After more than five years of failed negotiations, lawsuits, appeals, and an election that changed the city’s charter, the City of San Antonio and its firefighters union finally have a labor contract, effective immediately.

City and union officials praised the deal, but some firefighters – who spoke on the condition of anonymity – were dissatisfied.

Under the terms of the five-year contract, firefighters will have two health care plan options, with one requiring members pay premiums for the first time; a one-time 7 percent lump sum payment; incremental pay increases ranging from 2 to 3 percent; and a five-year evergreen clause that keeps most of the terms of the previous contract in place – without base pay increases – after it expires. The previous contract expired in September 2014.

The new collective bargaining agreement, reached by a panel of arbitrators, expires on Dec. 31, 2024. The overall contract costs the City $260 million per year today and the new contract will increase the total by $22.6 million over the five-year term.

The contract is a compromise between the City’s latest offer made during arbitration, which would have cost an additional $9.5 million over five years. The union was seeking a contract that would have cost an additional $183 million over the length of the deal.

The contract does not include any retroactive pay to union members, who have gone without base pay increases for five years while their premium-free insurance plan stayed in place due to the evergreen clause.

“The arbitration panel reached an award that was fair to both firefighters and taxpayers,” City Manager Erik Walsh said in a memo Thursday. He recommended the money to cover the additional $8.8 million expense of the contract this year would come out of the City’s Fiscal Year 2019 General Fund, which netted an additional $11.5 million last year.

The new agreement includes a 17 percent pay increase; a combination of 7 percent lump sum and 10 percent recurring wages during the five-year term. Five percent of the lump sum payment will be awarded within 30 days. All other pay increases will be paid in January of each year through 2024.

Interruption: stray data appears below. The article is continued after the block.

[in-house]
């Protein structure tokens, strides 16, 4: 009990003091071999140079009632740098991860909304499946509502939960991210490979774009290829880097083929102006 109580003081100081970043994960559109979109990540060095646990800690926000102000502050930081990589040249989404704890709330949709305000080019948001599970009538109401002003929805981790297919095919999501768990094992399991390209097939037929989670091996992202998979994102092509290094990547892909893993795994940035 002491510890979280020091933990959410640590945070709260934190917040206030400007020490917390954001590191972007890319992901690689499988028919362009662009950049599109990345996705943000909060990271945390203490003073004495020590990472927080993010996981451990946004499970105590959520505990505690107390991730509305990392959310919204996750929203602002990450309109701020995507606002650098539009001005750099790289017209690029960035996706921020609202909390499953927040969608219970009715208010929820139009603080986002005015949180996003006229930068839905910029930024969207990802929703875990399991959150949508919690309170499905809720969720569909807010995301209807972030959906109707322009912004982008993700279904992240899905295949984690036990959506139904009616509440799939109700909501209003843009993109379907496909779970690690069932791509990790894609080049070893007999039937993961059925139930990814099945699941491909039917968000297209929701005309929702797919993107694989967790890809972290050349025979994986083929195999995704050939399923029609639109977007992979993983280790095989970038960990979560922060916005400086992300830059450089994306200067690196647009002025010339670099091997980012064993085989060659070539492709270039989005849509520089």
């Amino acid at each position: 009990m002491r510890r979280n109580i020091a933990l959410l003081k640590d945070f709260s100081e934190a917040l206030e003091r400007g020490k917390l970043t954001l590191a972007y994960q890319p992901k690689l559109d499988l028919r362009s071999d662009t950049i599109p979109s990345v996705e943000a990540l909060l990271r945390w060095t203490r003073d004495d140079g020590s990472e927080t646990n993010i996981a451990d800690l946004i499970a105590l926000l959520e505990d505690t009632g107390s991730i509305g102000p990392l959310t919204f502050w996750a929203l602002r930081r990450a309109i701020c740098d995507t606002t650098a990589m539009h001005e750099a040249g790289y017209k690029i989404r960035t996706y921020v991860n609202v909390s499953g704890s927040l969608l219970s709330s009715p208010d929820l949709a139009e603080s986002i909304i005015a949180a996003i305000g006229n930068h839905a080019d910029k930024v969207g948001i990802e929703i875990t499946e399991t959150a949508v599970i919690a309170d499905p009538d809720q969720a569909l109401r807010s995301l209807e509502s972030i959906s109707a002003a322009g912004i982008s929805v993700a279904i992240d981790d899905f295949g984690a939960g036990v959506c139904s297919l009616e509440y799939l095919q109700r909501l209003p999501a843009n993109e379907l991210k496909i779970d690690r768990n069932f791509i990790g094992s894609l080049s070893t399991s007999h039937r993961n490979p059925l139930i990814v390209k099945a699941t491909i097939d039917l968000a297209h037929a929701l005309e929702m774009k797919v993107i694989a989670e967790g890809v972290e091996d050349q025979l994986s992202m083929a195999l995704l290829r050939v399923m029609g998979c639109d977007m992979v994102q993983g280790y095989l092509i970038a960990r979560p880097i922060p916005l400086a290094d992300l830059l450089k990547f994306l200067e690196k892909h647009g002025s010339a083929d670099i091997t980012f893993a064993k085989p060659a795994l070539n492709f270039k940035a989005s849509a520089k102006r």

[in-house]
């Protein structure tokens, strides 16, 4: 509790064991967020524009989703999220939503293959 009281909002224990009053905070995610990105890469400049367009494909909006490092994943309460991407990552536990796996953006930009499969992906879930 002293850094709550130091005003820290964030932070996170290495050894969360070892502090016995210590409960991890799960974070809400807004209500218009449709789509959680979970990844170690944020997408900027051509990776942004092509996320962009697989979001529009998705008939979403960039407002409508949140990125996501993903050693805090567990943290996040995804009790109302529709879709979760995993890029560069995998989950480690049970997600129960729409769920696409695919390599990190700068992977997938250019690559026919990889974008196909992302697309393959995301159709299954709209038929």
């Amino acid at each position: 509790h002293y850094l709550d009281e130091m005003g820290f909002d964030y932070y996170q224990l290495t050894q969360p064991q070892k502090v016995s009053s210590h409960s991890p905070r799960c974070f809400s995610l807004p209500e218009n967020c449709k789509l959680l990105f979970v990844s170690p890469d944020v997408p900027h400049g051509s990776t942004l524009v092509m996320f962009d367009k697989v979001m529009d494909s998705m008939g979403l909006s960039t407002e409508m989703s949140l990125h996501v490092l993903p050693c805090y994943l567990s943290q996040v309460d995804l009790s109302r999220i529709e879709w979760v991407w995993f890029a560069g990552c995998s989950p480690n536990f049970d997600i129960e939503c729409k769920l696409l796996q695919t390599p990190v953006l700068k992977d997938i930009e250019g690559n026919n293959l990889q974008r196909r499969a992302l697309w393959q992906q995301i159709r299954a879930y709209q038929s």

This is the first contract in San Antonio’s history that was decided by binding arbitration, which means that the panel’s ruling on the terms is legally binding. Union membership and City Council do not get to vote on the deal.

“I’ve been waiting for this day for a long time,” Mayor Ron Nirenberg said. “We have a new five-year deal that is structurally balanced, that achieves all of the negotiating points that the city set out to from the very start, and allows us now to press reset and to begin to restore the relationships that have been frayed over the last six years.”

“This is not a win for the city or a lose for anyone else – it’s a win for the entire community because it’s a fair deal.”

The police union, which has historically struck deals with the City that are similar to the fire union’s, also received a total 17 percent wage increase, but 14 percent of that was recurring – meaning it was added to base pay – and 3 percent was one a one-time payment. That deal was reached in 2016.

Previously, the fire union wanted a 14 percent base pay increase and $7,250 signing bonus in the first and only year of its proposal, while the City proposed a 3 percent lump-sum payment at the time of signing with 3 percent wage increases in 2021 and 2022.

Firefirghters’ contributions for health care will increase 10 percent each year during the term of the contract and the evergreen period – just as they do for police. Those changes will go into effect April 2020. Open enrollment into the new plans will begin as early as next week, Walsh told reporters Thursday.

“With this health care plan, San Antonio firefighters still have the best health care plan in terms of premiums, coverage, and city contribution when compared to other firefighters in Texas,” he said. The health care plan also keeps the firefighters in step with the deal struck by the police union.

Firefighters union President Chris Steele echoed Walsh’s sentiment praising the deal as a win for his union.

“This compensation plan and health care package protects the firefighters and the citizens and keeps us as one of the highest compensated fire departments in the great state of Texas,” Steele stated in the release.

Steele further defended the deal at a press conference.

“The arbitration process worked,” he said. “There is no comparison point [between the police and fire union]. They deserve the money they get and our firefighters deserve the money we get.”

The total award of the contract is substantially less than the deal the union proposed, Steele acknowledged, but that was part of the union’s strategy.

“The outcome is what’s the key,” he said, adding later, that “we’re happy with the deal … it’s a big win.”

Several union members, who did not want to be identified, called the new contract disappointing because they were expecting retroactive pay to make up for the previous five years they went without pay increases.